Thursday, March 4, 2010

Four States: A Look at Sex Offender Residency Restrictions

The use of residency restrictions for sex offenders has become controversial. Recent studies have found that not only do such restrictions not work, they may even expose families to greater danger.

Some states with residency restrictions, including Iowa, Florida and Ohio, have conducted studies that have concluded that residency laws are actually counterproductive and often destabilize the offender. A 2009 study by Ohio State University found that residency restrictions may inadvertently exacerbate the factors correlated with recidivism.

Although the evidence regarding residency restrictions seems clear, not all policymakers agree. Recent news reports show that state and local lawmakers are going in many different directions.

Wisconsin lawmakers are contemplating enacting statewide residency restrictions. The proposed bill would supersede the patchwork of local ordinances. Green Bay, for instance, has an ordinance that limits certain offenders from living almost anywhere in the city. The ripple effect of the ordinance has caused neighboring communities to enact restrictions to prevent the migration of sex offenders to the suburbs.

In New Hampshire, the legislature is considering a bill that would prevent communities form establishing residency restrictions for sex offenders. The bill is in response to a court decision regarding the city of Dover's ordinance, which prohibited registered sex offenders from living within 2,500 feet of a school or day care center. The court found the ordinance unconstitutional in last summer after a challenge by the New Hampshire Civil Liberties Union. "It's dangerous to restrict residency for sex offenders because it diminishes law enforcement's ability to track these offenders," said Representative Beth Rodd.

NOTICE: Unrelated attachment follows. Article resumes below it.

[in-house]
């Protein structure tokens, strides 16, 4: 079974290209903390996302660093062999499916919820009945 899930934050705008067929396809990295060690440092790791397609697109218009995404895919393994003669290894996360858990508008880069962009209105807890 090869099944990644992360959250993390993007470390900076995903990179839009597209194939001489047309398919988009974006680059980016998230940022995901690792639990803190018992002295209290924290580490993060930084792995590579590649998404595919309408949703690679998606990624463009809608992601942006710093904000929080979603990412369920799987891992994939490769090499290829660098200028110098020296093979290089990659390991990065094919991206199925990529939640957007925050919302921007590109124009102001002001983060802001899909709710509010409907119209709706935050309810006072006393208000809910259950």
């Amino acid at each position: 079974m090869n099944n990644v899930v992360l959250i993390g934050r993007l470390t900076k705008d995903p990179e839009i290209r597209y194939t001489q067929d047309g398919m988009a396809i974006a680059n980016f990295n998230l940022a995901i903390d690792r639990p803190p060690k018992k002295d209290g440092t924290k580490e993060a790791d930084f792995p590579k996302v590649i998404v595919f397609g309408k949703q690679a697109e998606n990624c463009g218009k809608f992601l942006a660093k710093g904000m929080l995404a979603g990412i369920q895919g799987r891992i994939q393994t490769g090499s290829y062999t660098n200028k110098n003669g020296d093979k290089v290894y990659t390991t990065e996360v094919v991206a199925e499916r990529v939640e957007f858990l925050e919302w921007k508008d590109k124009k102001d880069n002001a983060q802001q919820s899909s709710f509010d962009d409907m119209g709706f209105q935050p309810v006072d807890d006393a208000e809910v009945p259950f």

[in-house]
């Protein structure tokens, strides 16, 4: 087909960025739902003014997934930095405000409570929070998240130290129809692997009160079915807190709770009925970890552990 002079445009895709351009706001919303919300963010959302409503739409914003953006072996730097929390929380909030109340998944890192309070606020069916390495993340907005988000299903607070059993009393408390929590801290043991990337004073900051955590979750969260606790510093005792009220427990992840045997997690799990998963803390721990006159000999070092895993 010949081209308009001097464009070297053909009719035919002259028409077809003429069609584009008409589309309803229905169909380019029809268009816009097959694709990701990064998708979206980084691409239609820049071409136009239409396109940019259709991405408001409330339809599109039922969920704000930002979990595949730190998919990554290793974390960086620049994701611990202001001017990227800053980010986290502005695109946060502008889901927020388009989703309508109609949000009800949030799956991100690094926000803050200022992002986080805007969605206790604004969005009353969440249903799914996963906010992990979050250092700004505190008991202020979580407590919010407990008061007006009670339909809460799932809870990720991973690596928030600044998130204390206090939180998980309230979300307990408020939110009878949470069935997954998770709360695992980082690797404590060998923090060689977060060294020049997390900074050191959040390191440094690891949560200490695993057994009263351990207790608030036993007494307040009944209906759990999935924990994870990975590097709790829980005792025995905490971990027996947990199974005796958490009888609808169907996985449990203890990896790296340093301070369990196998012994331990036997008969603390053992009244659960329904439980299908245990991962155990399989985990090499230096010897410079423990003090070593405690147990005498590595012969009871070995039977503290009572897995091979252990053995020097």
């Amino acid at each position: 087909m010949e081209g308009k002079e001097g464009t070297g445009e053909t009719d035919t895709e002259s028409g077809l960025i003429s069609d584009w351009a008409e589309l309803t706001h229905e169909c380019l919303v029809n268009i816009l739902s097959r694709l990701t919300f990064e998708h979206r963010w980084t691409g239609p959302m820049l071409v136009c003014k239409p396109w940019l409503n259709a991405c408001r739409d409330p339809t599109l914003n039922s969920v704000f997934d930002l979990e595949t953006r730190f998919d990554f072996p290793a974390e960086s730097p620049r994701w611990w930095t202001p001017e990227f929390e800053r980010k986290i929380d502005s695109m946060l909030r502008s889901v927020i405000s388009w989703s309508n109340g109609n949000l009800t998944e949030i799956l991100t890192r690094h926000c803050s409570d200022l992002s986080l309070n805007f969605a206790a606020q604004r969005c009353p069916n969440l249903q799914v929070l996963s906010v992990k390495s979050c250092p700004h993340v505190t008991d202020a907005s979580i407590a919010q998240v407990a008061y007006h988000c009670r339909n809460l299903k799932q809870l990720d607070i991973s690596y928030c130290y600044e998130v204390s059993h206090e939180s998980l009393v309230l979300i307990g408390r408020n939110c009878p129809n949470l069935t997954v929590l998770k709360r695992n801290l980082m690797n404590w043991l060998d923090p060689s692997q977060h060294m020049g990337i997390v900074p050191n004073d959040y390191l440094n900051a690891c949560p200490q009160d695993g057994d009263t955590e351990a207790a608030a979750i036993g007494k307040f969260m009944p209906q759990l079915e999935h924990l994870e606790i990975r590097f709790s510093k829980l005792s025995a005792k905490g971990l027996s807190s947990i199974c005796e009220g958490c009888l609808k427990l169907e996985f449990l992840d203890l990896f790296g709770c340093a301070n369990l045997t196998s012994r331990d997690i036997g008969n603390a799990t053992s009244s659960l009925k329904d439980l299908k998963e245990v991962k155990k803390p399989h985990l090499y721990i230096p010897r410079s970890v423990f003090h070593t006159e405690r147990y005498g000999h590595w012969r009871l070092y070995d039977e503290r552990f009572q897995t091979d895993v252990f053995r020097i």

In California, the state paid $126,000 to relocate a sexually violent predator to a lightly populated desert community, according to the USA Today. His relocation last September to this remote area came about after a doctor, and then a judge in 2007 determined that the offender was no longer a danger to others. The judge determined with supervision and treatment he could be released to the community. Prior to that determination he was civilly committed to a state hospital for an indefinite period of time.

A Pittsburgh City Council member, Vince Gastgeb, has an even more draconian idea. The city already has a restrictive sex offender residency ordinance. Gastgeb is proposing that all registered sex offender be continuously monitored by global positioning satellite. Pittsburgh is a city in financial distress. GPS might sound good to Gastgeb constituents, but certainly isn't practical.

Each of these decisions or proposals have generated support or anger in the community and are clear examples of the issues states and local communities face as they pass or refine laws regarding released sex offenders and where and how they can live in the community.

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